High school students at SWMHS promote change in the Philippines

Back to Bayan = Back to Community


Doris Lee, Editor

“Never doubt that a small group of thoughtful, committed, citizens can change the world. Indeed, it is the only thing that ever has.”

– Margaret Mead

The Philippines is prominently known to be an Asian island country that consists of a plethora of beautiful beaches, thriving culture, and prosperous cities that any outsider would admire. Although this image is an accurate one, it does not tell the full story.

Outside of these popular metropolitan and tourist areas, there is an abundance of poverty-ridden villages. In fact, it is common to see shabby houses comprised of mismatched junk materials or utterly destroyed due to fallen trees; young children and families on the street with no shelter or nourishment to sustain themselves; and even leftover canoes and rafts that are their only form of transportation around the village during excessive flooding seasons.

Ysabelle DelaCruz and Doris Lee, juniors at Sayreville War Memorial High School and the co-founders of the charity in question, passionately state that “these issues have been going on for years. Yet, there are barely any articles that raise awareness about these important topics, which leaves the country neglected in its time of need.”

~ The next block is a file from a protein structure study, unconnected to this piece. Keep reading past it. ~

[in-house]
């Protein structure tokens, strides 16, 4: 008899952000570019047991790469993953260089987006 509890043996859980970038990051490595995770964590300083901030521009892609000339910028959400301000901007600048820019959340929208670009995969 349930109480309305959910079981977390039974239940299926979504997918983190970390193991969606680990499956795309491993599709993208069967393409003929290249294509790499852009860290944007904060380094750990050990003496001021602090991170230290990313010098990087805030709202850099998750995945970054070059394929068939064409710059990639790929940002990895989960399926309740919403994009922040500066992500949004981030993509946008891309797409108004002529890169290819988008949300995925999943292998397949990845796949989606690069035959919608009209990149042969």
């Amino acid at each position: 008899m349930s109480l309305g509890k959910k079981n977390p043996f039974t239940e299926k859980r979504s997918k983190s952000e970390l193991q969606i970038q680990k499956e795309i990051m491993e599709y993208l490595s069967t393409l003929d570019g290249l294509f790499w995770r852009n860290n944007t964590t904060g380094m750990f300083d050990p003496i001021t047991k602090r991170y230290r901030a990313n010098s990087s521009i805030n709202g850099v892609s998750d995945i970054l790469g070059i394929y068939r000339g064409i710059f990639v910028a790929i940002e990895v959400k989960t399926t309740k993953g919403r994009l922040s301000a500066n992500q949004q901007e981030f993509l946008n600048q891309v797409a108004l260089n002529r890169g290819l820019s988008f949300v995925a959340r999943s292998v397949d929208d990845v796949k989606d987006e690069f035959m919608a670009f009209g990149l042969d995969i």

And with that revelation, the two mere high school students, in collaboration with the Missionary Families of Christ – Youth (MFC Youth) and the Sayreville Distributive Education Clubs of America (DECA) chapter, aspired to induce change and provide aid to those in need residing in the Philippines. Their synergistic efforts became known as Back to Bayan. Bayan means “community” in Tagalog, the language spoken in the Philippines.

Currently, Back to Bayan is scheduled to hold a fundraiser and promotional event on Sayreville Centennial Day on October 2, 2021 at Kennedy Park from noon to 7 p.m. There, community members will not only be informed about the cause, but they also will be able to make monetary donations, whether it be through loose change or purchasing caricature portraits that will be drawn on-site.

With the collection of money through Sayreville Centennial Day and other future fundraising endeavors, Back to Bayan will use these finances to create care packages consisting of daily necessities (soap, toothpaste, masks, hand sanitizer, and toothbrushes), canned food (spam, Vienna sausages, assorted chocolate, and mini beef ravioli), and school supplies (pencils and composition notebooks) to be sent to Barangay, the smallest district in the Philippines. As of right now, the charity’s goal is to send at least 40 care packages, which would take approximately $500.

To end off this mission statement, the co-founders of Back to Bayan wish to reach the minds of all ambitious young individuals that desire to make a change: “Just give back in whatever way you can. Because the more you give, the more you live.”


To support or learn more about this community service project, visit their website at https://back2bayan.wixsite.com/communitygiving and Instagram handle @back2bayan.